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Experiment: CI/CD Pipeline Implementation with Maven and Jenkins on Ubuntu

 Title: CI/CD Pipeline Implementation with Maven and Jenkins on Ubuntu

Objective:

In this example, we will demonstrate the step-by-step implementation of a CI/CD pipeline using Maven and Jenkins on an Ubuntu system. We'll create a simple Java application, set up Jenkins to build and test the application, and trigger the pipeline whenever changes are pushed to a Git repository.

Prerequisites:

Ubuntu system (or a compatible Linux distribution) with JDK and Maven installed. Jenkins installed and running on the Ubuntu system. Git repository (e.g., GitHub, GitLab) to store the code.

Steps:

To organize your Java source code with the correct package structure and compile it in Ubuntu, you can follow these steps:

Open a terminal on your Ubuntu machine. Navigate to your project directory where you want to create the Java source code and the pom.xml file. For example: cd ~/my-java-project

Create the necessary directory structure for your Java source code:

mkdir -p src/main/java/com/example

Java Application:

  • Create a simple Java application. For example, let's create a HelloWorld.java file

Use a text editor to create the HelloWorldApp.java file in the appropriate directory: nano src/main/java/com/example/HelloWorldApp.java

In the text editor, add the following content to the HelloWorldApp.java file: package com.example; public class HelloWorldApp { public static void main(String[] args) { System.out.println("Hello, Jenkins CI/CD Pipeline!"); } }

Save and exit the text editor (in nano, press Ctrl + X, then press Y, and finally press Enter). Now that you have your Java source code, navigate back to your project root directory:

cd ~/my-java-project

create pom.xml file with following content in this directory.

pom.xm file creation

The pom.xml file is a mandatory configuration file for Maven projects. It defines project information, dependencies, build configuration, and more.

Here's a basic example of what the content of a pom.xml file might look like for a simple Java project:


<project xmlns="http://maven.apache.org/POM/4.0.0" xmlns:xsi="http://www.w3.org/2001/XMLSchema-instance" xsi:schemaLocation="http://maven.apache.org/POM/4.0.0 http://maven.apache.org/xsd/maven-4.0.0.xsd"> <modelVersion>4.0.0</modelVersion> <groupId>com.example</groupId> <artifactId>jenkins-demo</artifactId> <version>1.0-SNAPSHOT</version> <properties> <maven.compiler.source>1.8</maven.compiler.source> <maven.compiler.target>1.8</maven.compiler.target> </properties> <dependencies> <!-- Add your dependencies here --> </dependencies> <build> <plugins> <!-- Add your build plugins here -->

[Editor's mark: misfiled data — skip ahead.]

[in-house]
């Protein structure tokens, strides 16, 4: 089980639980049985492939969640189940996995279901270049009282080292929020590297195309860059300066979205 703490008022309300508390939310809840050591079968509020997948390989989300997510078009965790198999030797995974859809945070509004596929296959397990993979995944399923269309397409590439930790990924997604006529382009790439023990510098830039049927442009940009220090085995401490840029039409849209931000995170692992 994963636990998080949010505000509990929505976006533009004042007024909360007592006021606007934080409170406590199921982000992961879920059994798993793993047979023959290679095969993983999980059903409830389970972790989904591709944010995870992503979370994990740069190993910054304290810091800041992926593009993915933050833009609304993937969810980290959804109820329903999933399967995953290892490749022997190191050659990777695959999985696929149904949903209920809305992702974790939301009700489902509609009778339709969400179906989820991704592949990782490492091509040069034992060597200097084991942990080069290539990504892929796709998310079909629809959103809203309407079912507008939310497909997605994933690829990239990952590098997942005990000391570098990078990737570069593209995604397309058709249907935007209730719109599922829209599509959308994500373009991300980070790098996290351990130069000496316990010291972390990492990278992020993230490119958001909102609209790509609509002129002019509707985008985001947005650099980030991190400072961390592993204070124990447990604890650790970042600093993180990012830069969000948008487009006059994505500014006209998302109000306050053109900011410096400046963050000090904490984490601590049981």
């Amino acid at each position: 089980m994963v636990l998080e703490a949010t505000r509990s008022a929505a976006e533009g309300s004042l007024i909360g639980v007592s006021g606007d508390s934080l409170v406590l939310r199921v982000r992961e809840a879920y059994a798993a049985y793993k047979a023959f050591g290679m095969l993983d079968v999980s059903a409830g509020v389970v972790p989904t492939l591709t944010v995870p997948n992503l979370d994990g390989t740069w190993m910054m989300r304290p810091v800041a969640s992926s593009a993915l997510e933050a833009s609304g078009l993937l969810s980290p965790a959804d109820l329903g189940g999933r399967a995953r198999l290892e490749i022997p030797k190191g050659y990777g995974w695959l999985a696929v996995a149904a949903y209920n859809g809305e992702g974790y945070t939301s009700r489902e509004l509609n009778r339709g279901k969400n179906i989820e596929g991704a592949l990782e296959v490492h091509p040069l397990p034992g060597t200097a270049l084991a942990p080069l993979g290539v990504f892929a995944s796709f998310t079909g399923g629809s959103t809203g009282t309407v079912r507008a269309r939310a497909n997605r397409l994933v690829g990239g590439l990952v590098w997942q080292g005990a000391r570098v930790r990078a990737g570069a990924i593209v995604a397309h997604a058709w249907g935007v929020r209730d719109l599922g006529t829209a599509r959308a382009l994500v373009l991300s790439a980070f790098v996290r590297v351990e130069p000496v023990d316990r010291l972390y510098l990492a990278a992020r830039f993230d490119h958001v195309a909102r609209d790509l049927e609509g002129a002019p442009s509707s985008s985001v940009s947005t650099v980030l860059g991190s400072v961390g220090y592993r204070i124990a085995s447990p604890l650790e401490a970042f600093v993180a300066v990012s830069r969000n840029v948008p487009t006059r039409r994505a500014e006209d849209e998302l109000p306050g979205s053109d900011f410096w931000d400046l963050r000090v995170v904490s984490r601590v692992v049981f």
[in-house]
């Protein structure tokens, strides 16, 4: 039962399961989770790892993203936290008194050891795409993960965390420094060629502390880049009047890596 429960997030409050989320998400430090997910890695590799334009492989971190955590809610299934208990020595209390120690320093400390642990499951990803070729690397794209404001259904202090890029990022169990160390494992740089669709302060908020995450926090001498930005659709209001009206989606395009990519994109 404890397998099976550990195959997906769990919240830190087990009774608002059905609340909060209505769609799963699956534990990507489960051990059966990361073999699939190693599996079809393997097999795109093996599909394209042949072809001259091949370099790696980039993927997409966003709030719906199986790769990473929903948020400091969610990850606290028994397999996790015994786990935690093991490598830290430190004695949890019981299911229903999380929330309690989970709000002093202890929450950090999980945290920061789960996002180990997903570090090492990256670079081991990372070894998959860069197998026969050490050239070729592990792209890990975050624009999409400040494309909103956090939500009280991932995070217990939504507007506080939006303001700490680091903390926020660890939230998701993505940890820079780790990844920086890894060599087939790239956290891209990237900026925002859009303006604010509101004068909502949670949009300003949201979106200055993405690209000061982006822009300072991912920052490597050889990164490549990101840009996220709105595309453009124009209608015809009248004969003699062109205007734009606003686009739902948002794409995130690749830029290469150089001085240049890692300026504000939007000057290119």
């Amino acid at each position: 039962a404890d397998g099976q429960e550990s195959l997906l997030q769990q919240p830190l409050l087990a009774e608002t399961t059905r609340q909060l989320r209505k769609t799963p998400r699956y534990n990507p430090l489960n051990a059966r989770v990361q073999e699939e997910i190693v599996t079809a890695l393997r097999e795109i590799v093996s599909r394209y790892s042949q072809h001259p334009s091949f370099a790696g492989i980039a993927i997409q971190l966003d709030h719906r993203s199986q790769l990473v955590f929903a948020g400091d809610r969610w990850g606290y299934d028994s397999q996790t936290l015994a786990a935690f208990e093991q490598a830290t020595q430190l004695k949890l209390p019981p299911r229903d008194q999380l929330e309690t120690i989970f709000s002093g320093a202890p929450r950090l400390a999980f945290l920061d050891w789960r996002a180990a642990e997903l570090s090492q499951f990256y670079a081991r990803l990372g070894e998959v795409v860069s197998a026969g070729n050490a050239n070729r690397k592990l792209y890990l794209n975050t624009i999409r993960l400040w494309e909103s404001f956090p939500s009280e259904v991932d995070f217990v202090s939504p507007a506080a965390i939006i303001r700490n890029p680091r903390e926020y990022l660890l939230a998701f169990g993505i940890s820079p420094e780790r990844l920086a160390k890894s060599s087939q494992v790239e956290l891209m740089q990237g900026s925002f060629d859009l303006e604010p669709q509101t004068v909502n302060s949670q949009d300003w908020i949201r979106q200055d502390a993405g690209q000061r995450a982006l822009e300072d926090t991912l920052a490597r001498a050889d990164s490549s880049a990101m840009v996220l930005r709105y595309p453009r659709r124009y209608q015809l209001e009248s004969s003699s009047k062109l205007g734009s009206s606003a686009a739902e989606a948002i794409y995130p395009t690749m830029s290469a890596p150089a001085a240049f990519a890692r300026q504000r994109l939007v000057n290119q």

<plugin> <groupId>org.apache.maven.plugins</groupId> <artifactId>maven-jar-plugin</artifactId> <version>3.2.0</version> <configuration> <archive> <manifest> <mainClass>com.example.HelloWorldApp</mainClass> </manifest> </archive> </configuration> </plugin>

</plugins> </build> </project>


Make sure you have a pom.xml file in the root directory of your project, and it should contain information specific to your project, including the groupId, artifactId, and any necessary dependencies.

----------------------------------

Optional Part:

---------------------------------

if you wish to check use the mvn command to compile and package your project:

mvn clean compile package

After the build is successful, you will find the compiled JAR file in the target directory:

ls target

Run the JAR file using the java -jar command:

java -jar target/jenkins-demo-1.0-SNAPSHOT.jar

This should execute your Java application and print the "Hello, Jenkins CI/CD Pipeline!" message.

By following these steps, you've organized your Java source code with the correct package structure and compiled it into a JAR file. This JAR file can be executed on Ubuntu using the java -jar command as shown above.

--------------------------------------------

Git Repository:

  • Create a Git repository on your preferred platform (e.g., GitHub). Push the HelloWorld.java file to the repository.
Jenkins Setup:
  • Access your Jenkins instance in a web browser (http://localhost:8080).
  • Install the required plugins: Git Plugin, Maven Integration Plugin.
  • Create a new Jenkins job:
    • Choose "Freestyle project."
    • Configure the Git repository URL.
    • Set up Git credentials.
    • Add a build step:
      • Choose "Invoke top-level Maven targets."
      • Specify the Maven goals: clean compile.
  • Save the job configuration.
Webhook Configuration:
  • Configure Build Triggers:
    • Under the "Build Triggers" section, select "Poll SCM."
    • Set the polling schedule to check for changes (e.g.,***** for every minuts or */5 * * * * for every 5 minutes).
  • Configure Build Environment:
    • Under the "Build" section, click on "Add build step" and select "Invoke top-level Maven targets."
    • Enter the Maven goals (e.g., clean install) that you want Jenkins to execute.
Test the CI/CD Pipeline:
  • Make changes to the HelloWorldApp.java file and push them to the repository.
  • The webhook will trigger the Jenkins job.
  • Jenkins will build the Maven project and print the "Hello, Jenkins CI/CD!" message.

Conclusion:

You've successfully demonstrated the implementation of a CI/CD pipeline using Maven and Jenkins on an Ubuntu system. The pipeline automatically builds and tests your Java application whenever changes are pushed to the Git repository. This example provides a foundation for setting up more complex pipelines, including additional build stages, automated testing, deployment, and integration with other tools. Remember to customize the pipeline according to your project's requirements.

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